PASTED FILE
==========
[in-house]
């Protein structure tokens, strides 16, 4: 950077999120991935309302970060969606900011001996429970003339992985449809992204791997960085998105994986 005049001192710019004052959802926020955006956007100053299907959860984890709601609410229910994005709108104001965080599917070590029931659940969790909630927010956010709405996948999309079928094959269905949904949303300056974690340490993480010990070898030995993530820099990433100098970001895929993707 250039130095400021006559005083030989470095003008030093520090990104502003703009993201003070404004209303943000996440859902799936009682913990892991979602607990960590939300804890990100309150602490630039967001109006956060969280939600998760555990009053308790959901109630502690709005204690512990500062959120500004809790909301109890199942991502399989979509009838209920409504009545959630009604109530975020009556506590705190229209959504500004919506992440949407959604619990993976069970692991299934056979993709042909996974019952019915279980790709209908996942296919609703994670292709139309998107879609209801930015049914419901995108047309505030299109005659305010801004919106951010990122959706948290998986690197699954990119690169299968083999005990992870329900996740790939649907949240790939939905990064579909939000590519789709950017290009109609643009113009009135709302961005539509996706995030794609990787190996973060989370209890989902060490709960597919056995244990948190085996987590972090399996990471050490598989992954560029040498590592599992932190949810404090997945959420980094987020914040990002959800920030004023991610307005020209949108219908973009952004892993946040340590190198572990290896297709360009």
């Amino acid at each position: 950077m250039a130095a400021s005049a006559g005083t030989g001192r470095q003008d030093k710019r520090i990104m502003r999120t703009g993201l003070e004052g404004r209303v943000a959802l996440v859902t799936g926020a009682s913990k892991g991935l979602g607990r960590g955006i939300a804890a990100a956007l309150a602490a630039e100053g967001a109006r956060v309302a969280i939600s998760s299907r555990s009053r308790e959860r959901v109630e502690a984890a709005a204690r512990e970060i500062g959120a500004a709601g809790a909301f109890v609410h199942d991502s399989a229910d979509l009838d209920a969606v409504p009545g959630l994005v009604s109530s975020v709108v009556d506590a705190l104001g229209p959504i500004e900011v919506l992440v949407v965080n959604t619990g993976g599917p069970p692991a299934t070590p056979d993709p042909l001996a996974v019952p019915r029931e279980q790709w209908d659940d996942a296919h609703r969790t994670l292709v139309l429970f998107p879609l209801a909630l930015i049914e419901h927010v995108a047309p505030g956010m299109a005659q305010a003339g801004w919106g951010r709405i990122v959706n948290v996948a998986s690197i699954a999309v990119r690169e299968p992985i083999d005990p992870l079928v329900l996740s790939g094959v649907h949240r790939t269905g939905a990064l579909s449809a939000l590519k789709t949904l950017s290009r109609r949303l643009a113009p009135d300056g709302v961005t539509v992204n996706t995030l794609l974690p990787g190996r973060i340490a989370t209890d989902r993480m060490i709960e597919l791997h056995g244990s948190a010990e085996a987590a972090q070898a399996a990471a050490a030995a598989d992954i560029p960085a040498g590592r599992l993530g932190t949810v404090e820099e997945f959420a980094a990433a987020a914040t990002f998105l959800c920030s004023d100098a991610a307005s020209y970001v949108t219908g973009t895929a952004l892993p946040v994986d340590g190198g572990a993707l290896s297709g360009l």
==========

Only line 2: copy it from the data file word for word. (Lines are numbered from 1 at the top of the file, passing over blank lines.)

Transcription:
């Protein structure tokens, strides 16, 4: 950077999120991935309302970060969606900011001996429970003339992985449809992204791997960085998105994986 005049001192710019004052959802926020955006956007100053299907959860984890709601609410229910994005709108104001965080599917070590029931659940969790909630927010956010709405996948999309079928094959269905949904949303300056974690340490993480010990070898030995993530820099990433100098970001895929993707 250039130095400021006559005083030989470095003008030093520090990104502003703009993201003070404004209303943000996440859902799936009682913990892991979602607990960590939300804890990100309150602490630039967001109006956060969280939600998760555990009053308790959901109630502690709005204690512990500062959120500004809790909301109890199942991502399989979509009838209920409504009545959630009604109530975020009556506590705190229209959504500004919506992440949407959604619990993976069970692991299934056979993709042909996974019952019915279980790709209908996942296919609703994670292709139309998107879609209801930015049914419901995108047309505030299109005659305010801004919106951010990122959706948290998986690197699954990119690169299968083999005990992870329900996740790939649907949240790939939905990064579909939000590519789709950017290009109609643009113009009135709302961005539509996706995030794609990787190996973060989370209890989902060490709960597919056995244990948190085996987590972090399996990471050490598989992954560029040498590592599992932190949810404090997945959420980094987020914040990002959800920030004023991610307005020209949108219908973009952004892993946040340590190198572990290896297709360009």